Downtown Montego Bay

Maybe I hadn’t been clear on what I meant by the “real Jamaica” or perhaps Alton knew what I meant and didn’t want to be responsible for the additional headache of carting around uninitiated foreigners. Perhaps that’s why we ended up at a souvenir shop that had all the trappings of your typical American ones. There were overpriced ashtrays, t-shirts, and, dildos colored like the Jamaican flag. After we got situated, Alton made his way over to the shade of a nearby tree and chatted with other locals while my folks let themselves be had for a bit by the overzealous clerks. Not feeling the store and shooing off their complementary Wray & Nephew Overproof rum shots, I strolled out to a rocky expanse that overlooked the bay for which Montego Bay is named. While not the panoramic mountain views I was expecting, the bay was objectively breathtaking. I set up my camera and took a few shots. In the distance, I could see a storm raging on another part of the island that would end up missing us entirely. A few of the locals stopped by check out my shots as well try to sell me various crafts and candy. Like the water before me, my nausea continued in waves. Fighting it, I set off in the area to do some street shooting. After about 30 minutes of wandering about and deflecting the advances of eager shop promoters, I realized that I was back on the same street, in nearly the same spot where I was at Margaritaville the night before. All I go do was laugh.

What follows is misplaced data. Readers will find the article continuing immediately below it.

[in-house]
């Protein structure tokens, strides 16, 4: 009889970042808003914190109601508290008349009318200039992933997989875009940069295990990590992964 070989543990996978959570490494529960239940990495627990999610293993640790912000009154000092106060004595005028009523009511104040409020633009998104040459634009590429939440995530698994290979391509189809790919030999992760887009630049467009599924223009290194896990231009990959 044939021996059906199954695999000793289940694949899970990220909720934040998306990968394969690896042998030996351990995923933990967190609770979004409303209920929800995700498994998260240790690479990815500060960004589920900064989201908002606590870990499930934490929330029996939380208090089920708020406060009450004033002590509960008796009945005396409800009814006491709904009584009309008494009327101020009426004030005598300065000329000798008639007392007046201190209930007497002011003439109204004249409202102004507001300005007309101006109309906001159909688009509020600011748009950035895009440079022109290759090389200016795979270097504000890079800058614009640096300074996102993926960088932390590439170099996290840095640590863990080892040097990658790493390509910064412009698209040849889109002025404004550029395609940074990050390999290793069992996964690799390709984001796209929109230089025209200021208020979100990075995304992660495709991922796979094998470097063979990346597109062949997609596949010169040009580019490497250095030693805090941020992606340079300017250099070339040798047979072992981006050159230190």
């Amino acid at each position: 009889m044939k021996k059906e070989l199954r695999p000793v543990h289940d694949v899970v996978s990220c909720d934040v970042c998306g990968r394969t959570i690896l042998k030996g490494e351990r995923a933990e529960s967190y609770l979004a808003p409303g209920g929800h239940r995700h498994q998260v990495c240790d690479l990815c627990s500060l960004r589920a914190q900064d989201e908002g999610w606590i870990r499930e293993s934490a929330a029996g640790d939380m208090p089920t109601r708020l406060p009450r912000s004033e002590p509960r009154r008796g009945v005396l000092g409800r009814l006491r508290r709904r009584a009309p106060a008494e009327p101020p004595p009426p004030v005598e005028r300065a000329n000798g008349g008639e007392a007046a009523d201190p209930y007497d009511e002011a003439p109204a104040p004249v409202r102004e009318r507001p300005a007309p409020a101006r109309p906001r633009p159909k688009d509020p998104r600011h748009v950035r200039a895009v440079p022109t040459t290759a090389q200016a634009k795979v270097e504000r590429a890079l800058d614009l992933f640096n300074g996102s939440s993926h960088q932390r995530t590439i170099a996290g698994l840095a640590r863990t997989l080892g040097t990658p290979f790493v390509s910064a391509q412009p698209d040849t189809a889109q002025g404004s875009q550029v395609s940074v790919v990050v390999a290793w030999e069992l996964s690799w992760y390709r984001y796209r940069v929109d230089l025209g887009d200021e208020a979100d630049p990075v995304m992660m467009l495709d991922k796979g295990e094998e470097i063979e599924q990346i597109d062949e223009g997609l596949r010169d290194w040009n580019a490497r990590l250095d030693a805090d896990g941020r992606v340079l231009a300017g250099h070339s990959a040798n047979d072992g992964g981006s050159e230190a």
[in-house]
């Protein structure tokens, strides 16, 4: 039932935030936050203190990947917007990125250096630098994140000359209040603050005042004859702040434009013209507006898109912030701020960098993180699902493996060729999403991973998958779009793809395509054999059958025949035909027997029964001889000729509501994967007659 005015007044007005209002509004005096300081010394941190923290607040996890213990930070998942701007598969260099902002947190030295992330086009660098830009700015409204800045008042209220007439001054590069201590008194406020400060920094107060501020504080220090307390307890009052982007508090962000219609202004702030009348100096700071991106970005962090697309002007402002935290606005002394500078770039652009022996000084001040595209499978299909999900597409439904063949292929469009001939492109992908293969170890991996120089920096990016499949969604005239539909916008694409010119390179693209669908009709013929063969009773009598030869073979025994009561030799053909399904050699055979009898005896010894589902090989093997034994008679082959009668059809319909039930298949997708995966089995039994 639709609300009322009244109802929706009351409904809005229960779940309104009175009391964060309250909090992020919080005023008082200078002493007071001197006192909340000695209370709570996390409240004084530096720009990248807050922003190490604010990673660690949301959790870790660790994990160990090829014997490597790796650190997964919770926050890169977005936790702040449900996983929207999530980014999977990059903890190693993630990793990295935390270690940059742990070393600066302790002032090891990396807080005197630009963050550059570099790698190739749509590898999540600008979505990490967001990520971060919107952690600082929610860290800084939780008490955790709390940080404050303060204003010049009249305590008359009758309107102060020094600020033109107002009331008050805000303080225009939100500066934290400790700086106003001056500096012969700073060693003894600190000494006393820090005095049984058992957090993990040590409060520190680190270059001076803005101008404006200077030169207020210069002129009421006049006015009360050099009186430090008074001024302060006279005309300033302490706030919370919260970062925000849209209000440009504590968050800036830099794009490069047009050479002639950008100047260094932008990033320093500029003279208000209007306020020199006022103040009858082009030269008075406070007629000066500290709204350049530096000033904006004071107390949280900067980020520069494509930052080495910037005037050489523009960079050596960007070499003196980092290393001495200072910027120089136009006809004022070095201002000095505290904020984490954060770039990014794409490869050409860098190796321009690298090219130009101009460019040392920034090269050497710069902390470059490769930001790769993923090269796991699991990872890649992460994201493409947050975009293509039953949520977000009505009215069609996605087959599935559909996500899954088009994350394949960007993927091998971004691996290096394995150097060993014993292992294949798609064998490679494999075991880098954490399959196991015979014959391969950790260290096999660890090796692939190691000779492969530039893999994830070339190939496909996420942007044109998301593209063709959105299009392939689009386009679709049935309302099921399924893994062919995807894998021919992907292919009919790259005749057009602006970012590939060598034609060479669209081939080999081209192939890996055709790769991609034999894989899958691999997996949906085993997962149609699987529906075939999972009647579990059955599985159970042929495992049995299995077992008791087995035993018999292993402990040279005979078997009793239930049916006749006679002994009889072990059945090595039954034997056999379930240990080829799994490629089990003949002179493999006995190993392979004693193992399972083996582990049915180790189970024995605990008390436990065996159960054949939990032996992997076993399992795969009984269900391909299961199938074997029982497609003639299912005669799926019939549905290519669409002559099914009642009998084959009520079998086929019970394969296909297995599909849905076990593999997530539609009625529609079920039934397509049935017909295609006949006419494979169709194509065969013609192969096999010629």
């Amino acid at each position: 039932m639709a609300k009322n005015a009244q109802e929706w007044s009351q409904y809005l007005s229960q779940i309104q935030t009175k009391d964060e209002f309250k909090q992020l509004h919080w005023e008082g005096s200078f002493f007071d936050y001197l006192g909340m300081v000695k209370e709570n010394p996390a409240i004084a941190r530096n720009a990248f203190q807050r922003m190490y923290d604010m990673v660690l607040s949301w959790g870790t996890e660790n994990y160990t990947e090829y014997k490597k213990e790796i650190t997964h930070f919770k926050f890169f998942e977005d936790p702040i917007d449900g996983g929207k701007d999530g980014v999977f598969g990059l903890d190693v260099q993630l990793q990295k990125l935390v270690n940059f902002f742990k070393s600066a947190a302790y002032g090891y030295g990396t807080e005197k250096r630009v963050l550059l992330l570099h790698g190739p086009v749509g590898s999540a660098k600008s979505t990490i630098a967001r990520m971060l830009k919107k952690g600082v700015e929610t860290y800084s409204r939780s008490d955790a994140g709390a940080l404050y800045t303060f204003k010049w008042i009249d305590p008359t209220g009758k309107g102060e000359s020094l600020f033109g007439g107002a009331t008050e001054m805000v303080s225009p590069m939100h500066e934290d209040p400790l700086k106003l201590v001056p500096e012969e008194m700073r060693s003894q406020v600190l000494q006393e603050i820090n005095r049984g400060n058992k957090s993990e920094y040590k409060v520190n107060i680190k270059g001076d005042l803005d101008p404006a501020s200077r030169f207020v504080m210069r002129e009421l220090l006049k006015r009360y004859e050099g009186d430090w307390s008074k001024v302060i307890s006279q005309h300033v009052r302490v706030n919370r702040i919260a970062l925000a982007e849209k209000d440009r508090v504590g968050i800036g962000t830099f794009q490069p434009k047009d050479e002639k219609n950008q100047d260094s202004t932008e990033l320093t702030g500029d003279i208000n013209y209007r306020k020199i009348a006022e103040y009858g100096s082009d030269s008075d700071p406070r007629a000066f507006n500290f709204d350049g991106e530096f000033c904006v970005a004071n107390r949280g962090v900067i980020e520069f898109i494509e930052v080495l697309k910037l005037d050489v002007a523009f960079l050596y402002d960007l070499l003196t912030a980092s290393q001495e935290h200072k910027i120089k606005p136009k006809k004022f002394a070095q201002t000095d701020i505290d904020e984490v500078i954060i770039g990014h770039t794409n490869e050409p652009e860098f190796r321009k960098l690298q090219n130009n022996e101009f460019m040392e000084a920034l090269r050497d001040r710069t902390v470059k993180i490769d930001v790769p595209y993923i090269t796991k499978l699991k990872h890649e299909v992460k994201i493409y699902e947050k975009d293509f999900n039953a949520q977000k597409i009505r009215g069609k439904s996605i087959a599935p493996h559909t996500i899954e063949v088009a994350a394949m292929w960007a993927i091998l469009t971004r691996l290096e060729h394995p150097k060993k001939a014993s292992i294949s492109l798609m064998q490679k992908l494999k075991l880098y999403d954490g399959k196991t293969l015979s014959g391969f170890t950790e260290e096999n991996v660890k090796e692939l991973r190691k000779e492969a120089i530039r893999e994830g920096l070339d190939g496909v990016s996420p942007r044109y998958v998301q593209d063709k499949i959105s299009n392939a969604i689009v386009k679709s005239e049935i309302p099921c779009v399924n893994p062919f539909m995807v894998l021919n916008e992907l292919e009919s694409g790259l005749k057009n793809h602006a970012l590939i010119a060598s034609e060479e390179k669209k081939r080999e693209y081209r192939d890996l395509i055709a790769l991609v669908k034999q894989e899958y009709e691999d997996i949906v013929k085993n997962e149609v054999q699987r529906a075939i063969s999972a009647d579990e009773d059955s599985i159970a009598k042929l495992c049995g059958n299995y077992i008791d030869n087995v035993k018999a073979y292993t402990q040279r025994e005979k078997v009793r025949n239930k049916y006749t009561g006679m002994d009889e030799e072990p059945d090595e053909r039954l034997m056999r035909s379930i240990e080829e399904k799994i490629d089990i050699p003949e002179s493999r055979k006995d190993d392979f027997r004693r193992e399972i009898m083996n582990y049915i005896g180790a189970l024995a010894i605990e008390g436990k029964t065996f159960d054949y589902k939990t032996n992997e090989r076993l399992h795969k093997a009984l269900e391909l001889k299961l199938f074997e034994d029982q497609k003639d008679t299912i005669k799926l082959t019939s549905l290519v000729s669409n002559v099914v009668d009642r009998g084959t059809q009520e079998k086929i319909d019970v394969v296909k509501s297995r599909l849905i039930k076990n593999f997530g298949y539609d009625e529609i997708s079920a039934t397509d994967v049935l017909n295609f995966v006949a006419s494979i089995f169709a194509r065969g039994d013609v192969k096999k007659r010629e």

Standing on Gloucester Avenue in Montego Bay, you can get a beautiful, unobstructed view of the ocean and the island of Jamaica.

The following day, I found myself on another tour bus visiting the famed Dunn’s River Falls, a natural waterfall attraction in Ocho Rios (Eight Rivers) which lies to the about 2 hrs drive East of Montego Bay in St. Ann Parish of Jamaica. Our guide, like many of the Jamaicans I encountered, had a brut sense of humor with well-timed delivery and execution. Like the others I met in the circuit, there was a precision and mastery of her craft that was self-evident, even despite being her being sick. During our tour, she would go on to point out various landmarks, like Willian Knibb High School, formerly attended by generational wonder Usain Bolt, various flora like the beautiful and abundant Ixora Coccinae or “Flame of the Woods” trees, and even traditional medicinal advice on relieving acid reflux with the local limestone deposits. No smile in her voice, she said that if any of us got heartburn from all of the spicy Jamaican food we were eating, we should literally, “chew on a rock”. She told other stories too that stuck with me, like how strict yet loving she was with her 3 kids, which aphrodisiacs worked best, and her appreciation of what seemed to be tantric sex. The one that stuck the most perhaps, as we passed up a rather large, yet seemingly abandoned mansion far back on the hill off the interstate, was the story of the White Witch of Rose Hall, Annie Palmer.